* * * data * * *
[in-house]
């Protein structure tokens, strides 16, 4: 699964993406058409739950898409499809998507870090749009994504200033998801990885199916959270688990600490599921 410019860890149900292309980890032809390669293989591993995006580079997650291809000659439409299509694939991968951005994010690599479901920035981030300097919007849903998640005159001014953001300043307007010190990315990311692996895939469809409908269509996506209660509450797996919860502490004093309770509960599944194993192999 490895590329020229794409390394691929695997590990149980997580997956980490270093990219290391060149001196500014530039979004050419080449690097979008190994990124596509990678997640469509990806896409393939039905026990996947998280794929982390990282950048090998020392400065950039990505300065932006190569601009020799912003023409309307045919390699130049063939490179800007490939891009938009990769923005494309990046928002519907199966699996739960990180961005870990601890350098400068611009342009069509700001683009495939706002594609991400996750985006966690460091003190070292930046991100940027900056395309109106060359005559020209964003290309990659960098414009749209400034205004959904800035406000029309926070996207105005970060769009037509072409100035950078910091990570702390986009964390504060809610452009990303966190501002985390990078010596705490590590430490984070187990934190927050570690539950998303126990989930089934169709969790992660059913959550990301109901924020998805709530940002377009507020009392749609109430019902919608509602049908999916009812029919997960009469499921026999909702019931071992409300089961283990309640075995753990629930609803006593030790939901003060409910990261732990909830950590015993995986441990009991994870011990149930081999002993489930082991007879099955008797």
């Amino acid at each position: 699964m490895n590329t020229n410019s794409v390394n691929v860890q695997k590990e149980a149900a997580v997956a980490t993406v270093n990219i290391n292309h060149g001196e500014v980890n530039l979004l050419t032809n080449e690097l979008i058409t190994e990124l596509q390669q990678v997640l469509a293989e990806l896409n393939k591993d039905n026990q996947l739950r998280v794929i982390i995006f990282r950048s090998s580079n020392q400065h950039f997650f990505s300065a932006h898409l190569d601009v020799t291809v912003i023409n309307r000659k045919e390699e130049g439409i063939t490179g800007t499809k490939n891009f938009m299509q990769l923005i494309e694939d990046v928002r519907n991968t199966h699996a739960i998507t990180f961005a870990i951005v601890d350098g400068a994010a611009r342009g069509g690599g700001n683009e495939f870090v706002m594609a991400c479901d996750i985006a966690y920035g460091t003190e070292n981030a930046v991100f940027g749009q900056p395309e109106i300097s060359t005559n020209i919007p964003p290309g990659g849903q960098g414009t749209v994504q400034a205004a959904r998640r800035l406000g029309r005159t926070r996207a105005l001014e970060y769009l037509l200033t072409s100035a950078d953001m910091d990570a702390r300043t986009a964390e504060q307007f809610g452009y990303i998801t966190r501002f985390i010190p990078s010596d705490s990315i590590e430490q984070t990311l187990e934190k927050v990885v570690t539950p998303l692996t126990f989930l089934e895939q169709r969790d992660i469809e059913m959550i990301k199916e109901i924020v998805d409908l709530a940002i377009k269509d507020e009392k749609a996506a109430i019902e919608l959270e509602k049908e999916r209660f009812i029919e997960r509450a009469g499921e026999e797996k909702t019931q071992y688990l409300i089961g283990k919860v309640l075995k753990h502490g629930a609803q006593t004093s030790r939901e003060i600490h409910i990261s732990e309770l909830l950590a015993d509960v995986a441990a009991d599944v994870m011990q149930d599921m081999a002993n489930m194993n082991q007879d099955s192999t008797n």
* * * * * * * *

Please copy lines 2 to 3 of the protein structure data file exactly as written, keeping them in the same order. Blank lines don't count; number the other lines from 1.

């Protein structure tokens, strides 16, 4: 699964993406058409739950898409499809998507870090749009994504200033998801990885199916959270688990600490599921 410019860890149900292309980890032809390669293989591993995006580079997650291809000659439409299509694939991968951005994010690599479901920035981030300097919007849903998640005159001014953001300043307007010190990315990311692996895939469809409908269509996506209660509450797996919860502490004093309770509960599944194993192999 490895590329020229794409390394691929695997590990149980997580997956980490270093990219290391060149001196500014530039979004050419080449690097979008190994990124596509990678997640469509990806896409393939039905026990996947998280794929982390990282950048090998020392400065950039990505300065932006190569601009020799912003023409309307045919390699130049063939490179800007490939891009938009990769923005494309990046928002519907199966699996739960990180961005870990601890350098400068611009342009069509700001683009495939706002594609991400996750985006966690460091003190070292930046991100940027900056395309109106060359005559020209964003290309990659960098414009749209400034205004959904800035406000029309926070996207105005970060769009037509072409100035950078910091990570702390986009964390504060809610452009990303966190501002985390990078010596705490590590430490984070187990934190927050570690539950998303126990989930089934169709969790992660059913959550990301109901924020998805709530940002377009507020009392749609109430019902919608509602049908999916009812029919997960009469499921026999909702019931071992409300089961283990309640075995753990629930609803006593030790939901003060409910990261732990909830950590015993995986441990009991994870011990149930081999002993489930082991007879099955008797």
């Amino acid at each position: 699964m490895n590329t020229n410019s794409v390394n691929v860890q695997k590990e149980a149900a997580v997956a980490t993406v270093n990219i290391n292309h060149g001196e500014v980890n530039l979004l050419t032809n080449e690097l979008i058409t190994e990124l596509q390669q990678v997640l469509a293989e990806l896409n393939k591993d039905n026990q996947l739950r998280v794929i982390i995006f990282r950048s090998s580079n020392q400065h950039f997650f990505s300065a932006h898409l190569d601009v020799t291809v912003i023409n309307r000659k045919e390699e130049g439409i063939t490179g800007t499809k490939n891009f938009m299509q990769l923005i494309e694939d990046v928002r519907n991968t199966h699996a739960i998507t990180f961005a870990i951005v601890d350098g400068a994010a611009r342009g069509g690599g700001n683009e495939f870090v706002m594609a991400c479901d996750i985006a966690y920035g460091t003190e070292n981030a930046v991100f940027g749009q900056p395309e109106i300097s060359t005559n020209i919007p964003p290309g990659g849903q960098g414009t749209v994504q400034a205004a959904r998640r800035l406000g029309r005159t926070r996207a105005l001014e970060y769009l037509l200033t072409s100035a950078d953001m910091d990570a702390r300043t986009a964390e504060q307007f809610g452009y990303i998801t966190r501002f985390i010190p990078s010596d705490s990315i590590e430490q984070t990311l187990e934190k927050v990885v570690t539950p998303l692996t126990f989930l089934e895939q169709r969790d992660i469809e059913m959550i990301k199916e109901i924020v998805d409908l709530a940002i377009k269509d507020e009392k749609a996506a109430i019902e919608l959270e509602k049908e999916r209660f009812i029919e997960r509450a009469g499921e026999e797996k909702t019931q071992y688990l409300i089961g283990k919860v309640l075995k753990h502490g629930a609803q006593t004093s030790r939901e003060i600490h409910i990261s732990e309770l909830l950590a015993d509960v995986a441990a009991d599944v994870m011990q149930d599921m081999a002993n489930m194993n082991q007879d099955s192999t008797n």